Legal issues surrounding internships.

31 08 2009

OpportunityInternship

In our current economic climate, internships are high in demand. People (or students) looking to start a new career may look to internships to seek experience. And on the flip side, small businesses without the budget to hire new employees may look hire interns. But business owners need to be sure that they don’t take on interns only to save money. Federal labor laws are fairly direct in saying that internships should be for the benefit of the interns, not their employers. Thus, it all boils down to a simple principal; an intern is not free labor.

But what is the distinction between an employee and an intern? The Fair Labor Standards Act (FLSA – federal statute governing wages) defines an “employee” simply as “any individual employed by an employer.”  The term “employ” under the FLSA means “to suffer from or permit to work.” Moreover, under the FLSA, an intern must receive training similar to that offered in a vocational school, and the training must be for the benefit of the intern.

In interpreting the FLSA, the United States Supreme Court has found that trainees may be excepted from the minimum wage provisions of the FLSA. The U.S. Department of Labor’s Wage and Hour Division used the Supreme Court’s 1947 decision to develop and outline six criteria for determining trainee status:

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Finding your elevator pitch.

28 08 2009

Elevator

What’s your elevator pitch? It’s often hard to reduce your passions and business purpose into a measly 15-seconds. But when it’s solidified, confidence ensues. Sure, it won’t be perfect out of the gate, but having one gets the ball rolling. The more you “pitch” it, the easier it is to say and the more adaptable it becomes based on your audience. And then, you’ll never be at a loss when confronted with someone who can help you achieve your goals or sell your solution. Capitalize on this opportunity, rather than letting it walk out the door.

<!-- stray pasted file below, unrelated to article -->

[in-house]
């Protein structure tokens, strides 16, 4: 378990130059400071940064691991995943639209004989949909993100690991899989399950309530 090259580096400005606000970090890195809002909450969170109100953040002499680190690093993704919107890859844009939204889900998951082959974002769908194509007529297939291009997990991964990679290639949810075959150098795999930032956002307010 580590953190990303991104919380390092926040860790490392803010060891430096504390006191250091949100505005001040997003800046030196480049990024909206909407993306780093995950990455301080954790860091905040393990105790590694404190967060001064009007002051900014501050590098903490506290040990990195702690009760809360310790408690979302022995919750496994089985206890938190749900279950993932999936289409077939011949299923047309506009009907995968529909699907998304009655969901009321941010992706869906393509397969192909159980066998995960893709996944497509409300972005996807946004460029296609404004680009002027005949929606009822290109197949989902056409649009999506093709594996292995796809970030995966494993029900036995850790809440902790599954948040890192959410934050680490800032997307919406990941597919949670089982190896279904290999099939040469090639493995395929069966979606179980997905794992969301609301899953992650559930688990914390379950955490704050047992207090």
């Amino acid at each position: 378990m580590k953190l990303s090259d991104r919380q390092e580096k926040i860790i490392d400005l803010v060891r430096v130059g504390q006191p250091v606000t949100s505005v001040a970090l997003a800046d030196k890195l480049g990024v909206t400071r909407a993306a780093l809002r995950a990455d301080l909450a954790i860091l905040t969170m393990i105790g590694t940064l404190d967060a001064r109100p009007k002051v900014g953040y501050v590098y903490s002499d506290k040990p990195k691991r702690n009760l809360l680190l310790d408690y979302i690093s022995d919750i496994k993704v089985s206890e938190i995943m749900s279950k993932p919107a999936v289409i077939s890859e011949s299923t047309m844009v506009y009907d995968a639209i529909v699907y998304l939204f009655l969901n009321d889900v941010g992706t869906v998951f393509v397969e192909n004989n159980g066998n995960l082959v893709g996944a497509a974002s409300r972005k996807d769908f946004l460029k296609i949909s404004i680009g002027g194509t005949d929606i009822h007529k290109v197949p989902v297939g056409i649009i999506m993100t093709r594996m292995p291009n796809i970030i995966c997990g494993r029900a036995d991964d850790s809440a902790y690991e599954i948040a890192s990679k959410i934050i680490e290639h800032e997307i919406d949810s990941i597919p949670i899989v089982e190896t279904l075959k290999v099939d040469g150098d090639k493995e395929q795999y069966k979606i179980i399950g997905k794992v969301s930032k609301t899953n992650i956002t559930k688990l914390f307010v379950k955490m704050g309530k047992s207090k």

I stumbled upon this great elevator pitch creator called “15-Second Pitch.” In about 5-minutes, the site walks you through the creation of your pitch and out pops your 15-second schpeel. The only challenge is being comfortable enough to truly highlight your skills and talents.

Just remember to be direct and honest…you only have 15-seconds to make a great first impression!

Photo courtesy of Broken Style Magazine.





What’s in a blog?

27 08 2009

BloggingMonkey

Blogging. We’re all intrigued. It’s a hot topic. And businesses want to jump in. But what’s in a blog?

A blog is personal, it attracts attention, and it has the capability of providing solutions. Blogs are much more than the “I ate a hamburger today” variety. Successful blogs tell a story, with each post serving as yet another element that meets the goal of the blog. But is there any goal that is better than another? And for businesses?